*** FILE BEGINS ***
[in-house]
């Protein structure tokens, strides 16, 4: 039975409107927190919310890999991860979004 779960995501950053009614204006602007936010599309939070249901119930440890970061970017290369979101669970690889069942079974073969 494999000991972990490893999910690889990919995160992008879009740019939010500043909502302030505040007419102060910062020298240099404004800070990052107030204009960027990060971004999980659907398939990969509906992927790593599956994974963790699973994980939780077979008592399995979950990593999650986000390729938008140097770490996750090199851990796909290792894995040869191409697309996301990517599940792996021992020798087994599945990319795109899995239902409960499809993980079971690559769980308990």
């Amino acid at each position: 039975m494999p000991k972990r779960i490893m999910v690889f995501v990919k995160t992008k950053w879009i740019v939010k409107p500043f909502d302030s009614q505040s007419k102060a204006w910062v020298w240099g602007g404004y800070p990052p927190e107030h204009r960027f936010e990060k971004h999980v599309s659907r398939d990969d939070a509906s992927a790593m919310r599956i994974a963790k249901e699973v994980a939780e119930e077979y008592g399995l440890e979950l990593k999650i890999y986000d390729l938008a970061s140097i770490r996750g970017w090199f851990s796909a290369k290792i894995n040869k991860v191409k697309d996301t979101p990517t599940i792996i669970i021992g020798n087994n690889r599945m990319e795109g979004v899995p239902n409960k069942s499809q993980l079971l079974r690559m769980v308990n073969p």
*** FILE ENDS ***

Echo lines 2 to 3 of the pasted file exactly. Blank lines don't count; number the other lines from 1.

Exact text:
């Protein structure tokens, strides 16, 4: 039975409107927190919310890999991860979004 779960995501950053009614204006602007936010599309939070249901119930440890970061970017290369979101669970690889069942079974073969 494999000991972990490893999910690889990919995160992008879009740019939010500043909502302030505040007419102060910062020298240099404004800070990052107030204009960027990060971004999980659907398939990969509906992927790593599956994974963790699973994980939780077979008592399995979950990593999650986000390729938008140097770490996750090199851990796909290792894995040869191409697309996301990517599940792996021992020798087994599945990319795109899995239902409960499809993980079971690559769980308990």
């Amino acid at each position: 039975m494999p000991k972990r779960i490893m999910v690889f995501v990919k995160t992008k950053w879009i740019v939010k409107p500043f909502d302030s009614q505040s007419k102060a204006w910062v020298w240099g602007g404004y800070p990052p927190e107030h204009r960027f936010e990060k971004h999980v599309s659907r398939d990969d939070a509906s992927a790593m919310r599956i994974a963790k249901e699973v994980a939780e119930e077979y008592g399995l440890e979950l990593k999650i890999y986000d390729l938008a970061s140097i770490r996750g970017w090199f851990s796909a290369k290792i894995n040869k991860v191409k697309d996301t979101p990517t599940i792996i669970i021992g020798n087994n690889r599945m990319e795109g979004v899995p239902n409960k069942s499809q993980l079971l079974r690559m769980v308990n073969p």